You do not want to have joint or muscle pain as you grow older – it is only going to make things so much worse for you.
Please take 5-10 minute breaks every 45 minutes.
Do stretches and take a walk to the kitchen and back. Get yourself a glass of water and keep yourself hydrated while you draw.
13. Comparing your journey to other people
Please note that there is no such thing as artistic talent.
It’s a myth.
People are born with varying desires to draw; some might be more passionate than others. That is the only thing you can actually measure.
When it comes to drawing, you need to develop your skills just like everyone else.
Some people might pick up drawing more easily than others, but that really depends on how much time they spend drawing and how observant they are.
There is nothing you cannot do.
So, do not be discouraged if you see other people drawing better than you. This is one of the biggest drawing mistakes I see artists make – comparing their art to others.
Use it as inspiration – if they can draw it so you can you!
And aim to get better.
Focus on your own journey and compare your art to your own every 3-6 months.
Analyzing your own progress will help you become a better artist.
Frequently Asked Questions – Drawing Mistakes
How can I draw better?
The only way to draw better is to draw consistently and build a daily habit of drawing.
Drawing every day will not only help you build a habit but also improve and sharpen your skills as an artist.
You can read this post to learn how long it takes to learn to draw.
Another thing to note is to constantly keep learning.
Your learning is never finished as an Artist.
You have to keep improving the areas you feel need more refinement.
- Learning human anatomy
- Understanding light and how to capture light in your art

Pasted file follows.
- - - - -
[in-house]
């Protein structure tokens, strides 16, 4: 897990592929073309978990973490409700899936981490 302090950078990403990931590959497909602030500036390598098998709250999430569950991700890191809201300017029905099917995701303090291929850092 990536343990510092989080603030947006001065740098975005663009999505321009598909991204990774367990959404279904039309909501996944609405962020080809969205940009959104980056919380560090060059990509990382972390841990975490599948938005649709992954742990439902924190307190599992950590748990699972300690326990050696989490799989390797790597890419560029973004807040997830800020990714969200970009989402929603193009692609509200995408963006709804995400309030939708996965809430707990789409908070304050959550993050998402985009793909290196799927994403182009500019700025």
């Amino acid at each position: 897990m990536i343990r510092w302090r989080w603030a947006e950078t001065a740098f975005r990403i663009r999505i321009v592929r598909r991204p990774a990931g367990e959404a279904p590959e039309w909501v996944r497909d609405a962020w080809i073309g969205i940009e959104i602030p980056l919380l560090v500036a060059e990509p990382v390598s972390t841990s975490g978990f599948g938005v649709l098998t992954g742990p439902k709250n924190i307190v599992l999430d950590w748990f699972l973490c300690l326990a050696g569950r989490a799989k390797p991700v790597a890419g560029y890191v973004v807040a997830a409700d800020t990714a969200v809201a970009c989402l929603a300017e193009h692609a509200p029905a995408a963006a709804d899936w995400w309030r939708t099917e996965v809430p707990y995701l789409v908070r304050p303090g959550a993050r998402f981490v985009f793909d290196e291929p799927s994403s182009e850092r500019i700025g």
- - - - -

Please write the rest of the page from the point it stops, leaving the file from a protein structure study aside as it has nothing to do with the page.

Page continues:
- Improving your color theory
- Becoming better at understanding perspectives
There are so many areas you can train in to help become better at drawing.
Is drawing talent or skill?
Drawing is a skill.
Nobody is born talented at drawing.
It is a skill that is learned via practice.
Like music, you need to train your brain, eyes, and hands to become better at observing and drawing.
It is a beautiful hobby that anybody can pick up drawing at any age.
I hope this post helped you understand what drawing mistakes you are making and how to remedy them.
If you have any questions regarding drawing or feel there are more drawing mistakes I should cover, please leave a comment below.
I will be more than happy to help you or point you to a fabulous resource!
Here are a couple of resources that helped me learn more about drawing and building a career out of it:
Books that helped me learn more about drawing:
- How to Draw Anime ( Includes How to Draw Manga, Chibi, Body, Cartoon Faces )
- Making Comics: Storytelling Secrets of Comics, Manga, and Graphic Novels
- Sketch Every Day: 100+ simple drawing exercises from Simone Grünewald
- Figure Drawing: Design and Invention
Books that taught me how to make money with my art:
- Draw What You Love: The Art of Simone Grünewald
- Becoming a Successful Illustrator
- Graphic Artists Guild Handbook, 16th Edition: Pricing & Ethical Guidelines
- Art, Inc.: The Essential Guide for Building Your Career as an Artist
Courses that helped me create better art digitally and gave me wonderful business ideas:
- Procreate for Beginners: Digital Illustration 101
- Drawing for beginners
- Female Cartoon Character Design with Procreate
- Creating comics for Instagram
Here are some posts you will enjoy:
- The ultimate guide to finding your art style
- Is digital art easy? Read the pros and cons of traditional vs. digital art
- Why do people love drawing? Drawing Benefits you should know!
- How long does it take to learn how to draw? From newbie to pro!
- How to become a full-time artist without a degree
- 13 signs you are meant to be an artist
- 10 fun drawing gifts to give children below the age of 10
- 13 easy ways to make money online as an artist
- 9 best drawing books for beginners
- How to draw without a reference